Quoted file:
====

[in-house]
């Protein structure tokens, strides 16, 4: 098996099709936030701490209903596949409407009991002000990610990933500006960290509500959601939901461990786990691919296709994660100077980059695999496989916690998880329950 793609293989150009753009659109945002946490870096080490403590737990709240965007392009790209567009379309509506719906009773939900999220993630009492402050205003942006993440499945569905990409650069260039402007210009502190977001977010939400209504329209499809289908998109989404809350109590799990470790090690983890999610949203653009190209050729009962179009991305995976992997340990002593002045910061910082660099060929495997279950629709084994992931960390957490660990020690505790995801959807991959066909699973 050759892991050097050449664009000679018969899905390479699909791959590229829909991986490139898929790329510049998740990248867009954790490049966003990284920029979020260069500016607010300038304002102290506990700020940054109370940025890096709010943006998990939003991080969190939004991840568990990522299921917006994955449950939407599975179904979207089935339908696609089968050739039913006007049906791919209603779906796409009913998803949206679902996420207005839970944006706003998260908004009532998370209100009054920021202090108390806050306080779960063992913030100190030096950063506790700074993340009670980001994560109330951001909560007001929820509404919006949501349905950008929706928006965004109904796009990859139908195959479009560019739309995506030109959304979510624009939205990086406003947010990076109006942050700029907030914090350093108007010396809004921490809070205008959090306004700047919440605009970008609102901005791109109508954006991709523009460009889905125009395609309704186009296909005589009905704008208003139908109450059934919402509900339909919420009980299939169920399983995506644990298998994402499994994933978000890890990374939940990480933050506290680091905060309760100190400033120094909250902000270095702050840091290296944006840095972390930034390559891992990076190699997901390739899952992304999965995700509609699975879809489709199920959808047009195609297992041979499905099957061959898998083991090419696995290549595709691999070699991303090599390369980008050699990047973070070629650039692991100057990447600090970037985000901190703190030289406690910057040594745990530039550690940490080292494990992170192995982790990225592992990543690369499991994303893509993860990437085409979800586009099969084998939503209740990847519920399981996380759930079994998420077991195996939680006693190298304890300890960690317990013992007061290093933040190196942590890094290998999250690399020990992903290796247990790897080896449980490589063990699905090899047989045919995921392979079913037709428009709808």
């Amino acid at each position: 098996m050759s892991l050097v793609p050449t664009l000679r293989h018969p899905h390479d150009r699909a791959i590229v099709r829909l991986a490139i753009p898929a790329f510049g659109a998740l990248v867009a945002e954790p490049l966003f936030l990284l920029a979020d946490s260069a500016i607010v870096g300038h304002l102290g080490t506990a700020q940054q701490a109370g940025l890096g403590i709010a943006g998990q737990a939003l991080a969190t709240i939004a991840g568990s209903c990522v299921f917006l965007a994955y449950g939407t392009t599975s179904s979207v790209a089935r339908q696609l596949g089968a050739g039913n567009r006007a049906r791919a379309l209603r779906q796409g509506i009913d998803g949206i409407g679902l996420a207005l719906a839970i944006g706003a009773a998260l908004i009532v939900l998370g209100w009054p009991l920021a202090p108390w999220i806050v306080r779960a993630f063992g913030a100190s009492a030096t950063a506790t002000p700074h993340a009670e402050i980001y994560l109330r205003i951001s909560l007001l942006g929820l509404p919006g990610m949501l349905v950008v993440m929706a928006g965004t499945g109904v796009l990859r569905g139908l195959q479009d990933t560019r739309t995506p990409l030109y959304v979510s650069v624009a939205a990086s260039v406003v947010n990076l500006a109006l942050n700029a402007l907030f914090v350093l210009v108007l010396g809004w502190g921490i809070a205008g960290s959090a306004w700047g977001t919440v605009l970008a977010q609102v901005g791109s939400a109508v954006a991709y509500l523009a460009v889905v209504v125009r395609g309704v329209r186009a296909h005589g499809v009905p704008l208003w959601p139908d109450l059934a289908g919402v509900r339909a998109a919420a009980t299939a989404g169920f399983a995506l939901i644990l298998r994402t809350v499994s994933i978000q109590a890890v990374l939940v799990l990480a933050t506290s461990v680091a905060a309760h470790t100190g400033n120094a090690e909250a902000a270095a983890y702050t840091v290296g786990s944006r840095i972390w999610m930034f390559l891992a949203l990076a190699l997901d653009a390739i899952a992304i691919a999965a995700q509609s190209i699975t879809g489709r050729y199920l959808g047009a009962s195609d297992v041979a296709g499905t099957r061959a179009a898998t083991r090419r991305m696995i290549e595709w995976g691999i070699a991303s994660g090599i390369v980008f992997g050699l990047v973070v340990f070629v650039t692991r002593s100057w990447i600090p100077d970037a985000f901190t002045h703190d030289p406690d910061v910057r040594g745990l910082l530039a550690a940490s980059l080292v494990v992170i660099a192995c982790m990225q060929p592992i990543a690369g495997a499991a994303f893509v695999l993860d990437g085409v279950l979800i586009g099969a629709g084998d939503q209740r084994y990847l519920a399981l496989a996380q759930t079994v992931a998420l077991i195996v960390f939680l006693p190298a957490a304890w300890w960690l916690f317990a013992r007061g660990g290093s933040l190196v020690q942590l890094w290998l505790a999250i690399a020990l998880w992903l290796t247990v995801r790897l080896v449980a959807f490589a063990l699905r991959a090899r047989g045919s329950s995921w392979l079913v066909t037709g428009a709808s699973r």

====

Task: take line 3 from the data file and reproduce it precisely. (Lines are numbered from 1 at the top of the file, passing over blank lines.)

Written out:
């Amino acid at each position: 098996m050759s892991l050097v793609p050449t664009l000679r293989h018969p899905h390479d150009r699909a791959i590229v099709r829909l991986a490139i753009p898929a790329f510049g659109a998740l990248v867009a945002e954790p490049l966003f936030l990284l920029a979020d946490s260069a500016i607010v870096g300038h304002l102290g080490t506990a700020q940054q701490a109370g940025l890096g403590i709010a943006g998990q737990a939003l991080a969190t709240i939004a991840g568990s209903c990522v299921f917006l965007a994955y449950g939407t392009t599975s179904s979207v790209a089935r339908q696609l596949g089968a050739g039913n567009r006007a049906r791919a379309l209603r779906q796409g509506i009913d998803g949206i409407g679902l996420a207005l719906a839970i944006g706003a009773a998260l908004i009532v939900l998370g209100w009054p009991l920021a202090p108390w999220i806050v306080r779960a993630f063992g913030a100190s009492a030096t950063a506790t002000p700074h993340a009670e402050i980001y994560l109330r205003i951001s909560l007001l942006g929820l509404p919006g990610m949501l349905v950008v993440m929706a928006g965004t499945g109904v796009l990859r569905g139908l195959q479009d990933t560019r739309t995506p990409l030109y959304v979510s650069v624009a939205a990086s260039v406003v947010n990076l500006a109006l942050n700029a402007l907030f914090v350093l210009v108007l010396g809004w502190g921490i809070a205008g960290s959090a306004w700047g977001t919440v605009l970008a977010q609102v901005g791109s939400a109508v954006a991709y509500l523009a460009v889905v209504v125009r395609g309704v329209r186009a296909h005589g499809v009905p704008l208003w959601p139908d109450l059934a289908g919402v509900r339909a998109a919420a009980t299939a989404g169920f399983a995506l939901i644990l298998r994402t809350v499994s994933i978000q109590a890890v990374l939940v799990l990480a933050t506290s461990v680091a905060a309760h470790t100190g400033n120094a090690e909250a902000a270095a983890y702050t840091v290296g786990s944006r840095i972390w999610m930034f390559l891992a949203l990076a190699l997901d653009a390739i899952a992304i691919a999965a995700q509609s190209i699975t879809g489709r050729y199920l959808g047009a009962s195609d297992v041979a296709g499905t099957r061959a179009a898998t083991r090419r991305m696995i290549e595709w995976g691999i070699a991303s994660g090599i390369v980008f992997g050699l990047v973070v340990f070629v650039t692991r002593s100057w990447i600090p100077d970037a985000f901190t002045h703190d030289p406690d910061v910057r040594g745990l910082l530039a550690a940490s980059l080292v494990v992170i660099a192995c982790m990225q060929p592992i990543a690369g495997a499991a994303f893509v695999l993860d990437g085409v279950l979800i586009g099969a629709g084998d939503q209740r084994y990847l519920a399981l496989a996380q759930t079994v992931a998420l077991i195996v960390f939680l006693p190298a957490a304890w300890w960690l916690f317990a013992r007061g660990g290093s933040l190196v020690q942590l890094w290998l505790a999250i690399a020990l998880w992903l290796t247990v995801r790897l080896v449980a959807f490589a063990l699905r991959a090899r047989g045919s329950s995921w392979l079913v066909t037709g428009a709808s699973r």